More interesting, I think, is what this story (and the earlier one from Nashville) says about racism in America, and not just of the sort evinced by one bottom-feeder, troglodytic fan of Adolf Hitler. For while we are too quick to presume racism to be merely an individual pathology manifested by individually bad people, much like the father in the story from Flint, the fact is, an incident like this illustrates as well as anything can, the way that racism continues to operate as a systemic force in the United States, civil rights laws and all our vaunted post-raciality notwithstanding.
To understand what I mean by this, consider something I am often asked as I travel the country, speaking about racism, or in reply to one or another column or book that I’ve written: namely, it is queried, why don’t I ever talk about black racism, or, just generally, racism against white people? Why, it is wondered, do I focus on racism only when it’s deployed by whites?
There are many things I could say, and do, when asked something like this. But for now, let it suffice to say that this story, from Michigan, involving a white institution as respected as a hospital bending to the whims of a fucking Nazi, is more than enough of a reason for my selective attention. And this is true for multiple reasons.
First, what the story demonstrates is how much more potent white racism is than any potentially parallel version practiced by peoples of color. Simply put, there is no way that any bigoted black person, or Latino, or Asian American, or indigenous person, could possibly have made a similar demand in the reverse direction—that no white nurses attend to their newborn—and expect to have that insistence met with approval and acquiescence. Anyone who thinks a hospital would have agreed to such a thing—to actually deny opportunity to white nurses or doctors, and to limit the care of such a child to same-race caregivers—is either so overly medicated or mentally damaged as to make further discussion impossible. In other words, even when a white racist who is likely not of substantial economic means makes a racist demand, his desires can get ratified, and in ways that not even the wealthiest person of color could expect to have happen.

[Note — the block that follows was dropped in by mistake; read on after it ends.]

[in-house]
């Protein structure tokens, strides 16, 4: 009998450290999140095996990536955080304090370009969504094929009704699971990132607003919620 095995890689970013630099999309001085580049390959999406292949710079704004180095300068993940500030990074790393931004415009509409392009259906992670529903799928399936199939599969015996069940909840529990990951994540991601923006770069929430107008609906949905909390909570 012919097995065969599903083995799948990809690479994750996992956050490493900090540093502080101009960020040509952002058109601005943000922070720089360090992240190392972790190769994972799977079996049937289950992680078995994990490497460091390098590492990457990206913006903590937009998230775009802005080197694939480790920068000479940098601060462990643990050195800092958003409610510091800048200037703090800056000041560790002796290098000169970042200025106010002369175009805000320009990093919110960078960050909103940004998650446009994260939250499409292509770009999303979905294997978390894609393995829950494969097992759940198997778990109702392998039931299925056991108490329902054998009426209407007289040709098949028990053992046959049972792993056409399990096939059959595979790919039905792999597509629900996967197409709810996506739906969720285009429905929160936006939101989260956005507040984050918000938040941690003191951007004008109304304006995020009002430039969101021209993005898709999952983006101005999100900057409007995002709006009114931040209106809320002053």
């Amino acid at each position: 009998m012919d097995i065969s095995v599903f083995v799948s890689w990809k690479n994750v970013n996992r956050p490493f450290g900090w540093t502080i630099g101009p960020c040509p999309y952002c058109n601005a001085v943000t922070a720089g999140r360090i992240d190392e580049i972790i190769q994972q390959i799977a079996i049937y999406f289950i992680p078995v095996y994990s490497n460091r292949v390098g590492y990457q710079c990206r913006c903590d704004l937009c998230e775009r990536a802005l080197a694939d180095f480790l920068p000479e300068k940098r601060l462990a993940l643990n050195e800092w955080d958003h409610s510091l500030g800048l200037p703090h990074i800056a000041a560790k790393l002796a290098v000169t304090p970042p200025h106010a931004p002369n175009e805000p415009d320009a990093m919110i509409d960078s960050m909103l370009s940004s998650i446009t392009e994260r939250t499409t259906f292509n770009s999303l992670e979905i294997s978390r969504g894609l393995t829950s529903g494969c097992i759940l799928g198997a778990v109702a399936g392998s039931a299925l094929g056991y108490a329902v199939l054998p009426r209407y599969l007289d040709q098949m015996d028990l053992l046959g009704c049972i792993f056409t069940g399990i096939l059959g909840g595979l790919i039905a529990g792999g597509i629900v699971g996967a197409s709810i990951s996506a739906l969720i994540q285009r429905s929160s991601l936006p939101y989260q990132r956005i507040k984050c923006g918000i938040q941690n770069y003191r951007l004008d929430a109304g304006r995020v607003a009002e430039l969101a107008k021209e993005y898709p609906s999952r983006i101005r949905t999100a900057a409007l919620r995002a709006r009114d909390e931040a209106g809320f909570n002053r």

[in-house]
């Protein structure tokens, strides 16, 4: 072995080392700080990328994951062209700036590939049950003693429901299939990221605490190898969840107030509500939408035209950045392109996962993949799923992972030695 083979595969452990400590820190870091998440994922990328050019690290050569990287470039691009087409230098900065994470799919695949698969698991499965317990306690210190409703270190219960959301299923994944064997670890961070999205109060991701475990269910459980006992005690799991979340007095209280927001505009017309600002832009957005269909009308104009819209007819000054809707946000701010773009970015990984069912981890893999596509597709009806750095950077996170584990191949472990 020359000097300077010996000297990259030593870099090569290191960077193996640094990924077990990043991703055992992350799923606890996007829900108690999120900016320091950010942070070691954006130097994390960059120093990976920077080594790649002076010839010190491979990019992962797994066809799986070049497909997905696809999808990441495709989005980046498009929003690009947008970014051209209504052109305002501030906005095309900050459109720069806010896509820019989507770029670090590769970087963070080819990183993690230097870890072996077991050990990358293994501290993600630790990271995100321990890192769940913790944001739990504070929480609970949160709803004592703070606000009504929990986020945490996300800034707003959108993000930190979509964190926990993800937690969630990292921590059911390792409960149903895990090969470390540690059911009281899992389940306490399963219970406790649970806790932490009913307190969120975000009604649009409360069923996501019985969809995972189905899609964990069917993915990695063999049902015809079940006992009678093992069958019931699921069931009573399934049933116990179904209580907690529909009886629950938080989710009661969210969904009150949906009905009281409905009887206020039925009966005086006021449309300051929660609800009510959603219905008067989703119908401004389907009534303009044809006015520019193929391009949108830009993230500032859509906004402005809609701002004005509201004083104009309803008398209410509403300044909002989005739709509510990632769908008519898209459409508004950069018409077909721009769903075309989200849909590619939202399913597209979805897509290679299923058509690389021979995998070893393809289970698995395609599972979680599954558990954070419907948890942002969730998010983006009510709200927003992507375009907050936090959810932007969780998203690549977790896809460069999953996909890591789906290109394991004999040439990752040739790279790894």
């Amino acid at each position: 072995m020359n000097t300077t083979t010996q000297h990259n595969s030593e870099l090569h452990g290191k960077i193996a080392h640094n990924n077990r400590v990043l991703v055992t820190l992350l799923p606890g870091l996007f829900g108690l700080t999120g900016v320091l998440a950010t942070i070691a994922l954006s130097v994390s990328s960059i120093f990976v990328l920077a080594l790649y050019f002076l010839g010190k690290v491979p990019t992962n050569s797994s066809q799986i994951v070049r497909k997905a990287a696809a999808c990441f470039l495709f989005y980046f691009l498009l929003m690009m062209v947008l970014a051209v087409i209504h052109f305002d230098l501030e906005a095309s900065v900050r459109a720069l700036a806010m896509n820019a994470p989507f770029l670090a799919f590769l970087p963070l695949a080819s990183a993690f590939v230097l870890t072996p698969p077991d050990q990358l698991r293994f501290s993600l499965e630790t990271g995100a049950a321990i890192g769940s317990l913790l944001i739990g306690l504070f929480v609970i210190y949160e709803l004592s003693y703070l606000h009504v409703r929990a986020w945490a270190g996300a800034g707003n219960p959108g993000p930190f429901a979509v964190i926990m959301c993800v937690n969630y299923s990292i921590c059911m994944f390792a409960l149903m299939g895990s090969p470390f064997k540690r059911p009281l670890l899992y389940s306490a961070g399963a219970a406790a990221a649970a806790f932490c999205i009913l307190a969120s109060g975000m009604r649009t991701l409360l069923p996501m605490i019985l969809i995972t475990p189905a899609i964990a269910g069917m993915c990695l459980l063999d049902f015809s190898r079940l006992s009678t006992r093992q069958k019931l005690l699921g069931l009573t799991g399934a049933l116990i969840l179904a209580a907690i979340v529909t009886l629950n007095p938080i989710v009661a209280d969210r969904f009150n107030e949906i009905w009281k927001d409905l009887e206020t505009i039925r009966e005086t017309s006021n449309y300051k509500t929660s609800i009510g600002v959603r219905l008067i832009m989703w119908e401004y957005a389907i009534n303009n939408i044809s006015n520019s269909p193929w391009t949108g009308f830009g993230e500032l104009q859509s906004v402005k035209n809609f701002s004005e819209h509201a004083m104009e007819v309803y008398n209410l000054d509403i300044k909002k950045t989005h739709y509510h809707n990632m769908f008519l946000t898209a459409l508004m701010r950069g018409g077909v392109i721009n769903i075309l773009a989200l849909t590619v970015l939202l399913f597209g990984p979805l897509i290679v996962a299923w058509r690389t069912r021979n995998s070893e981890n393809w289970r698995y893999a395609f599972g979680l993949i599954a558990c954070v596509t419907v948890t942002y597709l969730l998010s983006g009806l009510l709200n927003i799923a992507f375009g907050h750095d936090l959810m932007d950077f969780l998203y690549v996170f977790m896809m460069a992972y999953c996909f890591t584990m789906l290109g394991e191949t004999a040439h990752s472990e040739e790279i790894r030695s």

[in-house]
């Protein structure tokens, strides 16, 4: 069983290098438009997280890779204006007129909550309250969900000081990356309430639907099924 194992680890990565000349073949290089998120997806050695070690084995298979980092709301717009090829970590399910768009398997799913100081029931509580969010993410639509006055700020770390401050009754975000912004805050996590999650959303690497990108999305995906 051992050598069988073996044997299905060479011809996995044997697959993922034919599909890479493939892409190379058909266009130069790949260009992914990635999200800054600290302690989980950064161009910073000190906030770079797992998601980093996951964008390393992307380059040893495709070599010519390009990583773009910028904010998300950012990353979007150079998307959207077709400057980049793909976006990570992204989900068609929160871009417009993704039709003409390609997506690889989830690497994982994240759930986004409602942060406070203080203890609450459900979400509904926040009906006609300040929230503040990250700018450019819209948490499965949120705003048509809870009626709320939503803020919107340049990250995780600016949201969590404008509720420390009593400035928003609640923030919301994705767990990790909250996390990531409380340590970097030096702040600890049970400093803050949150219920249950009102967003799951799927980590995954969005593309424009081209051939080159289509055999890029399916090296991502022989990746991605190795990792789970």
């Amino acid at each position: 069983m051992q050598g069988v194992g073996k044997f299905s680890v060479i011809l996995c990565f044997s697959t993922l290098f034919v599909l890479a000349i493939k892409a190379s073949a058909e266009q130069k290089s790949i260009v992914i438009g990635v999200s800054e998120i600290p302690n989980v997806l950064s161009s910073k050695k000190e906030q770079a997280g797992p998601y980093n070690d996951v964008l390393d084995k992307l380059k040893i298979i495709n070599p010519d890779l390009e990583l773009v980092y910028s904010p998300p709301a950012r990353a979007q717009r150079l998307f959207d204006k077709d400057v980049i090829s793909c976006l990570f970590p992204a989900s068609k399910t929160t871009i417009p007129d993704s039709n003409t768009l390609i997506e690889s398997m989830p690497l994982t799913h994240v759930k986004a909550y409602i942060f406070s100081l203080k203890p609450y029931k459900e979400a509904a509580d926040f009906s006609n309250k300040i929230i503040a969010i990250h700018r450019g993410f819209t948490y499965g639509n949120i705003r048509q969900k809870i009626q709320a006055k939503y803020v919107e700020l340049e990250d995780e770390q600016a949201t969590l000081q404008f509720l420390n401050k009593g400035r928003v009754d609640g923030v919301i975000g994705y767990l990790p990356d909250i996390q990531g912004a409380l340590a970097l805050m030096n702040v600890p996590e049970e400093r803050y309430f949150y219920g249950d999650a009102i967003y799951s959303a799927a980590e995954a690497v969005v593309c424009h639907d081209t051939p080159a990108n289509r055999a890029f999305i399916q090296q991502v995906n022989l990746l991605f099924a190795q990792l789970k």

And this is because—and this is what is especially pertinent to the matter of institutional racism—even if a hospital was willing to go along with the ridiculous and bigoted demands of a hateful person of color, that no whites be allowed to touch their black or brown baby, it would be virtually impossible to fulfill such a request. And why? Simple. Because given the history of unequal opportunity in medical professions, from doctoring to nursing—and also just given the demographic and power dynamics within pretty much any institution you can name—to work around white professionals, even if one wanted to, is almost impossible.
Bottom line: the hospital in this case went along with the demand to exclude blacks from attending to this child because they could. Given the history of discrimination in access to the medical profession, including nursing, and the barriers to professional practice faced by too many people of color, there exists today a more limited number of such professionals from which to draw. As such, excluding them from a particular hospital unit or assignment is hardly a huge burden for the institution in question.